Mechanics of Conservation
A couple of BBC stories:
Institute of Mechanical Engineers says the UK’s emissions targets are impossible, and calls for a ‘war’ on climate change
My first thought is that, between the war on drugs, war on terror, and now war on climate change, we’re rather devaluing the word ‘war’.
Although the media likes the ‘unachievable’ quote, the report actually “concludes that [these targets] cannot be met with the current approaches to cutting carbon” (italics mine). Subtle difference. And I agree with this: there’s a feeling that ‘someone ought to do something’, but people seem unwilling to accept any change (witness the NIMBYs who campaign against building wind turbines). I am aware that there’s a touch of hypocrisy in sitting here in a lit, heated house, typing these words into a computer.
Further down the article, a commentator suggests carbon rationing. Is that a good idea conceptually? Yes. Could it be implemented? Maybe: It wouldn’t be easy to design a system with a number of exceptions, e.g. professional pilots are clearly going to exceed a standard carbon ration. Could it actually be put in place and enforced? Not a chance. “I’m sorry, sir, you’ve used up your carbon ration for this month, so we’ve clamped your car to prevent you going over.” People wouldn’t accept it. Especially when it came to holidays: you could say goodbye to anywhere beyond Europe. In wartime, people might live with that sort of restriction for a few years. I very much doubt they’ll do it for a couple of decades or more, without a clear, looming danger.
Second, and more upbeat, the calculation that conservation easily pays for itself.
The idea is that nature provides a lot of things that are valuable to us, but because there’s no monetary charge, we tend to overlook them, resulting in deforestation, collapsing fisheries, polluted rivers, and so forth. If you work out how much all that is worth (for example, by pricing up how much it’d cost to do the equivalent services ourselves), and compare it to the cost of conservation, you can, in theory, see what’s best from an economic point of view. This study found conservation to be a clear winner. The services, it reckoned, are worth 25 to 100 times the cost of protecting them.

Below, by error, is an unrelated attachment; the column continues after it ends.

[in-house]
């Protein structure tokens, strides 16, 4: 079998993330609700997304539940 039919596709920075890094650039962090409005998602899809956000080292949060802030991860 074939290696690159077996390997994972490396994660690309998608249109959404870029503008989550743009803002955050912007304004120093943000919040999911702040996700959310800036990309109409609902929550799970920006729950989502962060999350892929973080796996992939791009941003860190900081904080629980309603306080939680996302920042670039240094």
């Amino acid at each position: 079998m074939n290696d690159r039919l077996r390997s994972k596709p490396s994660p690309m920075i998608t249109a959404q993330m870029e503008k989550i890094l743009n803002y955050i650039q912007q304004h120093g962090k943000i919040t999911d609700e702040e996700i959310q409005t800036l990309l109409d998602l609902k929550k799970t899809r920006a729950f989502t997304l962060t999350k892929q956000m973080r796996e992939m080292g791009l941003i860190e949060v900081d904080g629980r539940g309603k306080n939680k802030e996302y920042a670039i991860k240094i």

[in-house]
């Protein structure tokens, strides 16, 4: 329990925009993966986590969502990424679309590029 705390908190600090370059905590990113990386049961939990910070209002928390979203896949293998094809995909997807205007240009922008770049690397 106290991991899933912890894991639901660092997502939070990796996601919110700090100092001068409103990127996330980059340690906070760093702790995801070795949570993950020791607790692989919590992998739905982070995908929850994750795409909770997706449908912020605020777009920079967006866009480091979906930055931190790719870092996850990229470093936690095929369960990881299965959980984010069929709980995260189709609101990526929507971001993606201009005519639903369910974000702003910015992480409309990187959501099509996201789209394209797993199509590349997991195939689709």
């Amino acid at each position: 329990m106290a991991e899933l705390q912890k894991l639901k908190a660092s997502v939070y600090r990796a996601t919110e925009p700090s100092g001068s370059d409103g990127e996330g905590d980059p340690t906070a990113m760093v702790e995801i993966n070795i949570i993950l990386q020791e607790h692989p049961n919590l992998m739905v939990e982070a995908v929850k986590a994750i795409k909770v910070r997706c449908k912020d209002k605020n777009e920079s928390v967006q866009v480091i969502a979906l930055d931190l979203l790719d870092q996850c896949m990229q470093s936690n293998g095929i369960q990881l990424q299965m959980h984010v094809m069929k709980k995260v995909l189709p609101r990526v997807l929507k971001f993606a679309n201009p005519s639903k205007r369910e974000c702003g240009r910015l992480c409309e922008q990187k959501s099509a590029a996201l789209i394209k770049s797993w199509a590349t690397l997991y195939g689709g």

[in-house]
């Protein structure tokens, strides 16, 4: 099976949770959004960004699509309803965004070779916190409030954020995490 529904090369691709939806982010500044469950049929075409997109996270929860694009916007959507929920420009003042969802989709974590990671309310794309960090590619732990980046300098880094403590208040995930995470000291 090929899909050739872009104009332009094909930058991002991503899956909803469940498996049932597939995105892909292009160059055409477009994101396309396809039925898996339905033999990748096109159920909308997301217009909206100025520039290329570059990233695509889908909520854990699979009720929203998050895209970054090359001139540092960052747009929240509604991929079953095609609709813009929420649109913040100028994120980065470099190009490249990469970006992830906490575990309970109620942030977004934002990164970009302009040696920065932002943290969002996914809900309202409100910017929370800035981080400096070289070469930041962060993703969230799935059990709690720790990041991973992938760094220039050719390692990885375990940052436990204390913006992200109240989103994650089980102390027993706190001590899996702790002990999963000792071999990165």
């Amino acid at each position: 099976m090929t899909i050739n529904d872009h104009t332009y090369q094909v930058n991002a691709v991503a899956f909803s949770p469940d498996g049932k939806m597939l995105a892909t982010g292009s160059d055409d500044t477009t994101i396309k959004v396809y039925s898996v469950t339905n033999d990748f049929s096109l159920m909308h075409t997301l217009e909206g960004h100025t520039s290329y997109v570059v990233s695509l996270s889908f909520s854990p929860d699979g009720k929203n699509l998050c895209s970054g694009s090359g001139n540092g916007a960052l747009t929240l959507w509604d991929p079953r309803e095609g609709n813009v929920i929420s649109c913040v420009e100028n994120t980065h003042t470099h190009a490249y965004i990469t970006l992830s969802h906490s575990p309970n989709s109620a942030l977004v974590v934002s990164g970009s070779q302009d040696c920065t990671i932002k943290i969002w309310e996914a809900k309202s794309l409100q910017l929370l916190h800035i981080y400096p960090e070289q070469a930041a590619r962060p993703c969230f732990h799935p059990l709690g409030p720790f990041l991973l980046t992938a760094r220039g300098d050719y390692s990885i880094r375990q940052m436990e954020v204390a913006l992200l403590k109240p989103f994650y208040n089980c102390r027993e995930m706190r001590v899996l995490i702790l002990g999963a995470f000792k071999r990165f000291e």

While I think it’s worth highlighting the vast benefits that Nature does, I know there are some who have misgivings about this approach. They argue that, as the need to perform these services increases, human ingenuity and technology will yield much cheaper ways to provide the services. Nature should rather be protected for an underlying moral reason, not just because it’s currently useful to us. I think we can all agree in theory, but morals don’t stand up well to the relentless economic forces driving things like logging concessions, oil palm plantations, or cattle ranching.
There’s also a problem in the system here. To illustrate, consider pollination, a commonly mentioned ‘ecosystem service’. Communities of native plants harbour insects, which can move out into crops such as coffee, and pollinate them. Therefore, patches of undisturbed forest nearby increase the yield of a coffee plantation. If you took all the pollinators away, the farmer would have to pay someone; this already happens in America, where companies (like this one) rent colonies of honeybees for pollination. That’s certainly a cost to the farmer, but it’s a profit to someone else (the bee company), and GDP goes up a bit. So, as a species, our life has become a bit tougher, yet it’s measured as an improvement in the economy. This conundrum is a starting point for the New Economics Foundation.